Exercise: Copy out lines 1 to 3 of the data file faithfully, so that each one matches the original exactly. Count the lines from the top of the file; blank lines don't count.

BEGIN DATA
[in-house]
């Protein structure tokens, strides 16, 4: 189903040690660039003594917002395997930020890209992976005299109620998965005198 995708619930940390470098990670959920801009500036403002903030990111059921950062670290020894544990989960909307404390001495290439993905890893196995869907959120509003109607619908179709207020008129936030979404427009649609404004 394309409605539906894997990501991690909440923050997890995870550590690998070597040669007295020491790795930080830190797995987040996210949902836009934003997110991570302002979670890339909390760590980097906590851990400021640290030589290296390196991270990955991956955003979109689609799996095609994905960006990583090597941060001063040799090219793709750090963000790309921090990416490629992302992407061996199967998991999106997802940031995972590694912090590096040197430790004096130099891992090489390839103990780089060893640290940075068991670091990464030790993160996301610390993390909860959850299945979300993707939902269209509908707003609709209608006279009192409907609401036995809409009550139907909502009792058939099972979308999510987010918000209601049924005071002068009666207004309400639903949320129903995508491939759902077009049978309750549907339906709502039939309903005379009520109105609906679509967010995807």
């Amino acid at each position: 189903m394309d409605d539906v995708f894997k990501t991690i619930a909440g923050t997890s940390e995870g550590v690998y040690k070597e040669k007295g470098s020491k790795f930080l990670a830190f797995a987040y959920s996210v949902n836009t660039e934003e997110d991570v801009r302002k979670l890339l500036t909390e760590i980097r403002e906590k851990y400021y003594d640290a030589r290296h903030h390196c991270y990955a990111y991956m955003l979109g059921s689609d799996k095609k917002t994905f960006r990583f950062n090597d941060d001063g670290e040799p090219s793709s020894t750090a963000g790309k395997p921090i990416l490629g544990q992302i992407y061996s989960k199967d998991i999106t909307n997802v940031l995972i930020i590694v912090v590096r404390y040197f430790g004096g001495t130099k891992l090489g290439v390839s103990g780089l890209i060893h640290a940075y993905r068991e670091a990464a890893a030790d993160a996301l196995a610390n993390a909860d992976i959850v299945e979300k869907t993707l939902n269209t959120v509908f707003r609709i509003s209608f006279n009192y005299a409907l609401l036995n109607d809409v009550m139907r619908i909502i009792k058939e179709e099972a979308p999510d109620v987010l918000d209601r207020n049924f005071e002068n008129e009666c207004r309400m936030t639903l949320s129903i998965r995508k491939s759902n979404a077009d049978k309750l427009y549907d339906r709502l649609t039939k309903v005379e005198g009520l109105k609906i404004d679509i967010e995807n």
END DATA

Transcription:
[in-house]
């Protein structure tokens, strides 16, 4: 189903040690660039003594917002395997930020890209992976005299109620998965005198 995708619930940390470098990670959920801009500036403002903030990111059921950062670290020894544990989960909307404390001495290439993905890893196995869907959120509003109607619908179709207020008129936030979404427009649609404004 394309409605539906894997990501991690909440923050997890995870550590690998070597040669007295020491790795930080830190797995987040996210949902836009934003997110991570302002979670890339909390760590980097906590851990400021640290030589290296390196991270990955991956955003979109689609799996095609994905960006990583090597941060001063040799090219793709750090963000790309921090990416490629992302992407061996199967998991999106997802940031995972590694912090590096040197430790004096130099891992090489390839103990780089060893640290940075068991670091990464030790993160996301610390993390909860959850299945979300993707939902269209509908707003609709209608006279009192409907609401036995809409009550139907909502009792058939099972979308999510987010918000209601049924005071002068009666207004309400639903949320129903995508491939759902077009049978309750549907339906709502039939309903005379009520109105609906679509967010995807």
């Amino acid at each position: 189903m394309d409605d539906v995708f894997k990501t991690i619930a909440g923050t997890s940390e995870g550590v690998y040690k070597e040669k007295g470098s020491k790795f930080l990670a830190f797995a987040y959920s996210v949902n836009t660039e934003e997110d991570v801009r302002k979670l890339l500036t909390e760590i980097r403002e906590k851990y400021y003594d640290a030589r290296h903030h390196c991270y990955a990111y991956m955003l979109g059921s689609d799996k095609k917002t994905f960006r990583f950062n090597d941060d001063g670290e040799p090219s793709s020894t750090a963000g790309k395997p921090i990416l490629g544990q992302i992407y061996s989960k199967d998991i999106t909307n997802v940031l995972i930020i590694v912090v590096r404390y040197f430790g004096g001495t130099k891992l090489g290439v390839s103990g780089l890209i060893h640290a940075y993905r068991e670091a990464a890893a030790d993160a996301l196995a610390n993390a909860d992976i959850v299945e979300k869907t993707l939902n269209t959120v509908f707003r609709i509003s209608f006279n009192y005299a409907l609401l036995n109607d809409v009550m139907r619908i909502i009792k058939e179709e099972a979308p999510d109620v987010l918000d209601r207020n049924f005071e002068n008129e009666c207004r309400m936030t639903l949320s129903i998965r995508k491939s759902n979404a077009d049978k309750l427009y549907d339906r709502l649609t039939k309903v005379e005198g009520l109105k609906i404004d679509i967010e995807n």